It may sound ridiculous at first, but it’s one of the best motivations to read more because once you finish a book, you can view your inventory and decide what to read next.
8. Create a distraction-free reading environment.
Some distractions you can’t avoid, like when your Amazon Prime delivery gets dropped off and your dog goes nuts. But there are plenty of other distractions that you do have control over.
Start by reading in a room that is a quiet place and doesn’t have temptations like a TV. You could also turn your phone on silent or airplane mode for a certain amount of time.
9. Borrow reading time from something less important.
I got it. The thought of reading for two or three hours a day may seem like a serious time commitment, But if you borrow time from something else, you’ll realize that it’s pretty easy to devote more time to reading.
For example, do you know that the average American spends five hours every day watching TV? If you fall into that category, reduce your TV watching to two hours per day and spend the other three hours reading. Try reading first, then TV; the other way around doesn’t work quite as well.
10. Keep your eyes wide open.
I am always looking for great books to read. You can browse the best-selling lists online or ask the bookstore for suggestions. I often find the best books while reading suggestions from friends or blog posts.
To make sure I don’t forget about a book I find interesting, I either write it down in my notebook or on Evernote when I see it.
11. Participate in reading challenges.
Because it’s interactive and fun, this is a great way to encourage reading. Goodreads, for example, offers an annual challenge reading program that will help you reach your reading goals. By looking at what books your friend has read, you can find a new one to read.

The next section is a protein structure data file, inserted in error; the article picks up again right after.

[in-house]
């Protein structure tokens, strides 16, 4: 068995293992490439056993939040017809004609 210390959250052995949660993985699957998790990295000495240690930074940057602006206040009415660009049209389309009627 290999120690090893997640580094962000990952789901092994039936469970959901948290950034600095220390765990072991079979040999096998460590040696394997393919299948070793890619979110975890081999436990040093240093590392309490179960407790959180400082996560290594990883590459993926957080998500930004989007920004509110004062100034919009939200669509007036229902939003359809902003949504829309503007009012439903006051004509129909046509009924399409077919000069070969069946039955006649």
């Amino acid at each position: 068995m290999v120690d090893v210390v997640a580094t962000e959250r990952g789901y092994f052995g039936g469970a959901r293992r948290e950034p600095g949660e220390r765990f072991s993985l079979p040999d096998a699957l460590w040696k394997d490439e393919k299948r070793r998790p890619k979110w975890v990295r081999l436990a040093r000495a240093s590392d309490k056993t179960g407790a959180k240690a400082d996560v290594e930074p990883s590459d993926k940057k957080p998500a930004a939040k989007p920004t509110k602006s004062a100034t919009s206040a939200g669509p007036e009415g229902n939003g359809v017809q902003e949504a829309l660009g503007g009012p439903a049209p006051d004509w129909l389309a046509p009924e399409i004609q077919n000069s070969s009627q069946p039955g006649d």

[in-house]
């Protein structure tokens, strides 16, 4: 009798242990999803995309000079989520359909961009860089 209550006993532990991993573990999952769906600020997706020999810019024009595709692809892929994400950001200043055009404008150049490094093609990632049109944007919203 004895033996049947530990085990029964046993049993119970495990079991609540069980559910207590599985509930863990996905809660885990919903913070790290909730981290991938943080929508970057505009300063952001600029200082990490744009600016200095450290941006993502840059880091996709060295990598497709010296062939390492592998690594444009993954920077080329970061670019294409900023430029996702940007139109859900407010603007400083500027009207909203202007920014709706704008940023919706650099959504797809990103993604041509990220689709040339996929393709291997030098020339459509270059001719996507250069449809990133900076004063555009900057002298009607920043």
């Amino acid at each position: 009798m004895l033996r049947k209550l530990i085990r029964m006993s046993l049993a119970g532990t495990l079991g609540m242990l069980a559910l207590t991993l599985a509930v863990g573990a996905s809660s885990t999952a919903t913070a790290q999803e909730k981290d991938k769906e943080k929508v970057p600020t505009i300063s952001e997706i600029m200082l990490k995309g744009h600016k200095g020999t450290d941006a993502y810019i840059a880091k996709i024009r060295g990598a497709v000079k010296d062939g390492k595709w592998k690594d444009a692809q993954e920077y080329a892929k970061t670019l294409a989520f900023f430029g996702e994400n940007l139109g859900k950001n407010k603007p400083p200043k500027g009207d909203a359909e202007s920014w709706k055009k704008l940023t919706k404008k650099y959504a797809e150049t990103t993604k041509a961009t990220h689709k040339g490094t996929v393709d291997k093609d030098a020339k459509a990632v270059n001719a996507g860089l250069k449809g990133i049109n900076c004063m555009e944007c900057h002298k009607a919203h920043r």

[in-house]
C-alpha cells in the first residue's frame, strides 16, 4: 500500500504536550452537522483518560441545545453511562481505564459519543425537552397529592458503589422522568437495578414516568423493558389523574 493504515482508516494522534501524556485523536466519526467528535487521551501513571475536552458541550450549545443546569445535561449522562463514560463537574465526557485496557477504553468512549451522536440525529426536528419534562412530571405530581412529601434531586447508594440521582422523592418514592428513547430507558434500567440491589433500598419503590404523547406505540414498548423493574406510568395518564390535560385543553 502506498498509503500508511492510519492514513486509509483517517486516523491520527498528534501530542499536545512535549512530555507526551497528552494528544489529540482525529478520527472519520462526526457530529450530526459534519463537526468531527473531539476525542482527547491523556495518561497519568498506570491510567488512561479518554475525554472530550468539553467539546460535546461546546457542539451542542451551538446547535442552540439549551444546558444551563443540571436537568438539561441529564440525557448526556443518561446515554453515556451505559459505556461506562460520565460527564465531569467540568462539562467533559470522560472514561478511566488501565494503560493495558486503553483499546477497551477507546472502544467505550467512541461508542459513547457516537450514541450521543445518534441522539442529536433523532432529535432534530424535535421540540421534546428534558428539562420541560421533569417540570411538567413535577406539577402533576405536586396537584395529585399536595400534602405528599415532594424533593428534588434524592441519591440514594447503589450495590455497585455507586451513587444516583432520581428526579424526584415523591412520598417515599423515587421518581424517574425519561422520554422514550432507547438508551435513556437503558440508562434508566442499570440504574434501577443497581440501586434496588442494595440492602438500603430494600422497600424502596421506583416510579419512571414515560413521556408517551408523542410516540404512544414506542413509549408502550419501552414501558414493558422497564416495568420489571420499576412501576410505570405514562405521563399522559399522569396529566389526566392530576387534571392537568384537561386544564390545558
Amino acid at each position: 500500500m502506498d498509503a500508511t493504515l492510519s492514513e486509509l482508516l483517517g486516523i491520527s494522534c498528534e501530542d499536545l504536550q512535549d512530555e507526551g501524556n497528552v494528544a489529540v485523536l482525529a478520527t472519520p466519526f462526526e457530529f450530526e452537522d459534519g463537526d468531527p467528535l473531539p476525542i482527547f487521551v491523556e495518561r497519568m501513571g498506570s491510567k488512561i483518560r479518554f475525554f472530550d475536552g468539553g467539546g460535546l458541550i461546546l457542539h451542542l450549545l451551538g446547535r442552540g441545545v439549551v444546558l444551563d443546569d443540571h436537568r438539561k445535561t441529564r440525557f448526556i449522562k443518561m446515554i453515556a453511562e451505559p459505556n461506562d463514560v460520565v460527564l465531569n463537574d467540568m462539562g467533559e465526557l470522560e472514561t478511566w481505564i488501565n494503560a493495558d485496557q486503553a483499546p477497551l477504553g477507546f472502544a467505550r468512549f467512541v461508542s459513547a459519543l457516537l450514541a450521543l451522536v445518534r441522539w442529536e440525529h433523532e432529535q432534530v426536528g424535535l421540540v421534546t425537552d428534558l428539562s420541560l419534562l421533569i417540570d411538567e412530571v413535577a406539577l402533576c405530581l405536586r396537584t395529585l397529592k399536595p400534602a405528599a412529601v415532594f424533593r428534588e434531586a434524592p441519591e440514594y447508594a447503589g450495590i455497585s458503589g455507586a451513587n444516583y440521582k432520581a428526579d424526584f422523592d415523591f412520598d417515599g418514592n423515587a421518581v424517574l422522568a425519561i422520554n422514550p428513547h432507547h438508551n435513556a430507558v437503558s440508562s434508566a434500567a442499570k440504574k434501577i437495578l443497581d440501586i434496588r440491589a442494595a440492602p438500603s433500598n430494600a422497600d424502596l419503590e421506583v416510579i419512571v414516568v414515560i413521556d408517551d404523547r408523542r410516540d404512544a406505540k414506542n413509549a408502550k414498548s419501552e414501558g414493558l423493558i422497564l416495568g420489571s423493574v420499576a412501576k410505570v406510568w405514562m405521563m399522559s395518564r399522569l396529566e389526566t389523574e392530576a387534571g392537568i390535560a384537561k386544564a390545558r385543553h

This is more applicable to online content and newspapers, but it’s also useful for reading books for leisure reading. This helps you to get the book through faster, so you can move on.
13. You can read multiple books.
Although this strategy might not be for everyone, I do have several books in different places. My bedroom has one book; while I drive, there is another down the hall. Always have a book with me.
It’s challenging to keep my eyes open for new books, and it keeps me busy. Mixing up multiple books is a great way to keep your mind engaged. You might read a Stephen King novel or a biography about an entrepreneur, such as Elon Musk.
14. Start Small: Change your mindset.
Ryan Holiday, Media Strategist and author, says that the key to reading many books is not thinking about it as something you do. Reading must be as natural to you as eating and breathing. You don’t do it because you feel like doing it. It’s something you do automatically.
15. Read before you go to bed or while traveling.
Reading is best when you’re traveling. Consider all the free time you have to read while you are waiting for your flight or while you are in-air. It’s possible to read a whole book while you travel. Make sure you download the entire book before you go. You don’t need to worry about your device being turned off or paying for Wi-Fi.
Make it a reading habit before you sleep, even if you don’t plan to travel. This is a better choice than scrolling through your social media or watching TV. You’ll not only read more, but you will also be able to sleep better.
Relate: Why Does Reading Make Me Sleepy?
16. Eliminate decision fatigue.
Yes. Decision fatigue can be an actual thing that can hinder you from being productive or adopting habits such as reading.
Instead of searching aimlessly for a new book, search for a curated reading list. Bill Gates and Mark Zuckerberg are both entrepreneurs who have created curated lists. A list can help you avoid decision fatigue and give you more time to read.
17. Settle down.
When your mind is preoccupied and racing a mile a minute, it’s challenging to sit down and enjoy a book. There are deadlines to meet, bills to pay, and dishes to clean. These nagging tasks are what I do before I read, so they don’t bother me. Exercise and meditation have helped me to relax.
18. Please share what you have read.
Don’t share your reading goals. Share the books you have read. Because I share the information and insights I have just read, it becomes part of the reading experience. The readers often recommend me new books. One person will tell me, “Well, if you are interested in that book, you should read this one next.”